A work from Jon Rafman’s Nine Eyes of Google Street View (2008– ).

COURTESY THE ARTIST

A Change in the Met’s Admissions Policy

In a conversation published yesterday by the New York Times, Roberta Smith and Holland Cotter did not mince words when it came to their thoughts on the Metropolitan Museum of Art’s change in admissions policy, which now requires out-of-towners to pay a mandatory $25 fee and those who are eligible for discounts to show ID. “I worry that the Met’s plan is classist, and nativist,” Smith tells Cotter. [The New York Times]

For Vulture, Jerry Saltz also addresses the Met’s new admissions policy, writing, “We all have imagined, at one time or another, that the pay-what-you-wish policy could eventually erode the museum’s finances, and indeed that ‘eventually’ has now arrived.” But he notes that the reasons for that arrival are not so simple as they may seem—perhaps it has to do with larger issues with how the museum is run. [Vulture]

Changing Institutions

Newfields, the Instagram-friendly campus in Indiana that now includes the Indianapolis Museum of Art, has faced criticism since it was first announced last year, including from Kriston Capps, who, in a CityLab editorial, called it the “greatest travesty in the art world in 2017.” IndyStar reports that Newfields director and CEO Charles Venable has responded to those criticisms, noting that the campus is “a new brand for a new type of an organization” and that it offers “exceptional experiences with art and nature.” [IndyStar]

Los Angeles alternative space Machine Project will close after 15 years in business, Carolina A. Miranda reports in the Los Angeles Times. “One thing is for sure: Machine Project leaves behind a vibrant legacy,” Miranda writes. [Los Angeles Times]

Following French President Emmanuel Macron’s pledge to return stolen African artifacts to their rightful countries, the Musée du Quai Branly–Jacques Chirac in Paris has said they’ll play ball, the Art Newspaper reports. Yesterday, in an announcement that surprised many across France, museum president Stéphane Martin called Macron’s pledge an “awesome challenge.” [The Art Newspaper]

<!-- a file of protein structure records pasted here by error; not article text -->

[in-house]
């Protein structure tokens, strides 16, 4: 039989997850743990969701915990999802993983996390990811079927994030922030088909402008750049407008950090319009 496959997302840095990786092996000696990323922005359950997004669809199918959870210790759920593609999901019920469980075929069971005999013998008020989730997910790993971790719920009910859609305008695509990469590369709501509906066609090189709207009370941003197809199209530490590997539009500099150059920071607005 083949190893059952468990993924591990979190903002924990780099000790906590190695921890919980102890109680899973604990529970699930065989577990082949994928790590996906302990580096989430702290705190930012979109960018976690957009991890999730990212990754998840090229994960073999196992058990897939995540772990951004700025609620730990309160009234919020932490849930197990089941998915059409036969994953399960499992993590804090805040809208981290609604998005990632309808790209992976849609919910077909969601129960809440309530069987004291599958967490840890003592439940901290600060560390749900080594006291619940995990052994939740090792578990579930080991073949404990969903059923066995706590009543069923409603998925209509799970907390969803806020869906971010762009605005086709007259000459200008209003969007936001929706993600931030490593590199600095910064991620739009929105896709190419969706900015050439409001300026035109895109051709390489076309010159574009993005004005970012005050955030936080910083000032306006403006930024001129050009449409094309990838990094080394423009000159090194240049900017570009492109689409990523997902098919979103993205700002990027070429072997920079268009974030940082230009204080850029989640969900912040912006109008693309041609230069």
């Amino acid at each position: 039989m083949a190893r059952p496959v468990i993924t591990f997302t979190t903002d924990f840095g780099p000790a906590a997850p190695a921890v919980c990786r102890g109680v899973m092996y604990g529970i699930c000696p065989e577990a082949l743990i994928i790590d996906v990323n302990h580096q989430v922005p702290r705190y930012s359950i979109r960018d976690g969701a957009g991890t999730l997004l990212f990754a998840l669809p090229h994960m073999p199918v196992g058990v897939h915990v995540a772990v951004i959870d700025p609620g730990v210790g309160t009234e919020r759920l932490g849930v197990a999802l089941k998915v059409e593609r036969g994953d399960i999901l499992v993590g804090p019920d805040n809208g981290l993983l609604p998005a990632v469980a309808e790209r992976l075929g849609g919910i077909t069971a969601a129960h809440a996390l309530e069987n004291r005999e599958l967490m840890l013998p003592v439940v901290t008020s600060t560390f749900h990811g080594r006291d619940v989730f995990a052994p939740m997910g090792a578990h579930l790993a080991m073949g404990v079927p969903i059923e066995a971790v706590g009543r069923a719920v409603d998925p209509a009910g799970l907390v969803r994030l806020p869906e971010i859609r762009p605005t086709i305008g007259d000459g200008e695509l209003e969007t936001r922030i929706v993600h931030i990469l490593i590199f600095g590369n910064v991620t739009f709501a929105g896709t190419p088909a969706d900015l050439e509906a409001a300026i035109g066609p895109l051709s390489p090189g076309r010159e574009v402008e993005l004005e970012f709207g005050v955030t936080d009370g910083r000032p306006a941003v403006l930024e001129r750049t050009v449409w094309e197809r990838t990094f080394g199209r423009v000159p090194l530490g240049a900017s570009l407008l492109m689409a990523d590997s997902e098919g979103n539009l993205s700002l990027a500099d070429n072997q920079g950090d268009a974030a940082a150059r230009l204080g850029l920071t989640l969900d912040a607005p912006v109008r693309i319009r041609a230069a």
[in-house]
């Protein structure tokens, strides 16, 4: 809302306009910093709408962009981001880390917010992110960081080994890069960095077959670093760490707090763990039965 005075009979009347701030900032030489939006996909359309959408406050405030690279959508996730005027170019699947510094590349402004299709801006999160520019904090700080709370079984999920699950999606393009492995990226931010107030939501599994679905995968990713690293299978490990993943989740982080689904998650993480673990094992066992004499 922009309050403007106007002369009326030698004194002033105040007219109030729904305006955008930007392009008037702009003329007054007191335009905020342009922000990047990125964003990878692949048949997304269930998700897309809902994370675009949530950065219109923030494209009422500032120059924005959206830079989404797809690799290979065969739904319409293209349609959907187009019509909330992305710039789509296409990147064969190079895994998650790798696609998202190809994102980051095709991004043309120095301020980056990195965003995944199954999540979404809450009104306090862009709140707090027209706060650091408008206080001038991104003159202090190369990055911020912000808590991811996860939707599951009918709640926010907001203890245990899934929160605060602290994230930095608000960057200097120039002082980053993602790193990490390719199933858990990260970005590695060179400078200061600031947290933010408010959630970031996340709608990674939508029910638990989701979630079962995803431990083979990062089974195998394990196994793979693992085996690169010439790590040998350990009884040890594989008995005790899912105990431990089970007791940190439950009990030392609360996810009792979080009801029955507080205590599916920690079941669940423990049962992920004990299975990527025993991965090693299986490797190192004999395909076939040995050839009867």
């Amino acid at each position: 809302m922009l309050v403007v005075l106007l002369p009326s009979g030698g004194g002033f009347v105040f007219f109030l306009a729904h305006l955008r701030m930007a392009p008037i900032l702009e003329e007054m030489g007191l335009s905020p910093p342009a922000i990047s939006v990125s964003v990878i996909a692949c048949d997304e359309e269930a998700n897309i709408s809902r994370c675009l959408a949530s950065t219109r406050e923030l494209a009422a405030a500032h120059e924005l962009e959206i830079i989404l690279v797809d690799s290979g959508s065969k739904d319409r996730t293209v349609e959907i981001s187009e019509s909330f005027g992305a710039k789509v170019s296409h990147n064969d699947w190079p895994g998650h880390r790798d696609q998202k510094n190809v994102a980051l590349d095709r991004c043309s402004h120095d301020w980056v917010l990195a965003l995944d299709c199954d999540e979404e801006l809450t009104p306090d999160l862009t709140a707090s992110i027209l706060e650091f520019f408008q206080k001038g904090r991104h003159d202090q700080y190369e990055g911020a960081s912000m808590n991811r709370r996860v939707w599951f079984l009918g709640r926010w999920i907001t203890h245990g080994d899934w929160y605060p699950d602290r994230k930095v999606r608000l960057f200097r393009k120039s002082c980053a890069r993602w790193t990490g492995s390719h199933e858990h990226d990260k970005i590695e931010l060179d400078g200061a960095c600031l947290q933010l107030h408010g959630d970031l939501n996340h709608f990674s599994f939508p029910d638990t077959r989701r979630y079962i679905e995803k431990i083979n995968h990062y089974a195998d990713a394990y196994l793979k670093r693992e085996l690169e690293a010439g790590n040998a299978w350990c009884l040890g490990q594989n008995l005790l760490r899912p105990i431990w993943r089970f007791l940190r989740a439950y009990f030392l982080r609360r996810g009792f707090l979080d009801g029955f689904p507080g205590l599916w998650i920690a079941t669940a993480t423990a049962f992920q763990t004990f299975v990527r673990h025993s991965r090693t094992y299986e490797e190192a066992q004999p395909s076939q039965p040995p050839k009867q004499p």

Market

ARTnews revealed the NADA New York art fair exhibitor list this morning. This March’s fair will convene 100 galleries from 17 countries; 33 of those spaces are first-time exhibitors. [ARTnews]

Frieze has developed a proposal to start an arts district in the South Bronx, according to Artnet News. The project will not be pursued, Frieze cofounder Matthew Slotover said. Frieze had apparently thought of the district as something akin to what Chelsea and SoHo used to be. [Artnet News]

Ambitious Projects

Rhizome has added Jon Rafman’s Nine Eyes of Google Street View to its Net Art Anthology. For the project, Rafman scoured Google Earth for weird odds and ends, including images of a nude woman looking out at the ocean and a man running up a water-filled road, and re-printed them, to show that virtually nothing escapes the view of modern-day technology. [Rhizome]

For 4Columns, Eva Díaz reviews the current Prospect.4 triennial, which she says makes many of the same mistakes as past editions. She notes that while the triennial doesn’t necessarily feel committed to the city in which it is based, New Orleans, “in terms of place,” there is some good art that connects different locales and different histories. [4Columns]

Slashed, Broken, Damaged

On Vice, there is a nice retrospective of 2017’s most notable damaged artworks, including a slashed Christopher Wool painting, a broken Yayoi Kusama pumpkin sculpture, and two Andy Warhols that were tampered with by a drunk person on her first date. [Vice]

Melting and Evaporating

Start your weekend on a peaceful note by looking at Yale Alumni Magazine’s Twitter, which has a pleasant picture of the university’s Isamu Noguchi sculpture covered in snow. [Twitter]

Mashable has a video of the artist Thomas Kovachevich creating paper works that, when he places water vapor on them, curl, bend, and contort. “We are witnessing the power of evaporation,” Kovachevich tells Mashable. [Mashable]